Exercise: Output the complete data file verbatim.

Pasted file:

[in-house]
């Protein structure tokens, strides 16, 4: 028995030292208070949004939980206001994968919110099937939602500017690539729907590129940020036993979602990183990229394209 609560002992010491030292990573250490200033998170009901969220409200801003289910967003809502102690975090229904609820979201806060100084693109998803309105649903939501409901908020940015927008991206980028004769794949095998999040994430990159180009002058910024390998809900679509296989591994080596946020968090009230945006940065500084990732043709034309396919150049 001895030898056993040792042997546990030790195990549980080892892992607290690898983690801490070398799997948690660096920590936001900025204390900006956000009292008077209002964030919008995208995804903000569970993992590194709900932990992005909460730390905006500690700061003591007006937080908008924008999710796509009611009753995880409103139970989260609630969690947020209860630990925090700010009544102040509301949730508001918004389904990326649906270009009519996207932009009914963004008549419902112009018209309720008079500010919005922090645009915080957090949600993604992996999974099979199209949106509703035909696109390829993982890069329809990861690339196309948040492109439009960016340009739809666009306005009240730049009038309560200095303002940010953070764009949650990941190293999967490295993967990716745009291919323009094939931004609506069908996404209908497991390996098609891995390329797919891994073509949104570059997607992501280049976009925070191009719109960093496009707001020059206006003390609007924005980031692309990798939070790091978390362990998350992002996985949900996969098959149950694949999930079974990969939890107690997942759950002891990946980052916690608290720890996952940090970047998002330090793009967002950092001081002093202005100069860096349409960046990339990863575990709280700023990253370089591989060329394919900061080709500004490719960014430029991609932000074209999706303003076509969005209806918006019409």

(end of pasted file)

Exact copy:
[in-house]
């Protein structure tokens, strides 16, 4: 028995030292208070949004939980206001994968919110099937939602500017690539729907590129940020036993979602990183990229394209 609560002992010491030292990573250490200033998170009901969220409200801003289910967003809502102690975090229904609820979201806060100084693109998803309105649903939501409901908020940015927008991206980028004769794949095998999040994430990159180009002058910024390998809900679509296989591994080596946020968090009230945006940065500084990732043709034309396919150049 001895030898056993040792042997546990030790195990549980080892892992607290690898983690801490070398799997948690660096920590936001900025204390900006956000009292008077209002964030919008995208995804903000569970993992590194709900932990992005909460730390905006500690700061003591007006937080908008924008999710796509009611009753995880409103139970989260609630969690947020209860630990925090700010009544102040509301949730508001918004389904990326649906270009009519996207932009009914963004008549419902112009018209309720008079500010919005922090645009915080957090949600993604992996999974099979199209949106509703035909696109390829993982890069329809990861690339196309948040492109439009960016340009739809666009306005009240730049009038309560200095303002940010953070764009949650990941190293999967490295993967990716745009291919323009094939931004609506069908996404209908497991390996098609891995390329797919891994073509949104570059997607992501280049976009925070191009719109960093496009707001020059206006003390609007924005980031692309990798939070790091978390362990998350992002996985949900996969098959149950694949999930079974990969939890107690997942759950002891990946980052916690608290720890996952940090970047998002330090793009967002950092001081002093202005100069860096349409960046990339990863575990709280700023990253370089591989060329394919900061080709500004490719960014430029991609932000074209999706303003076509969005209806918006019409």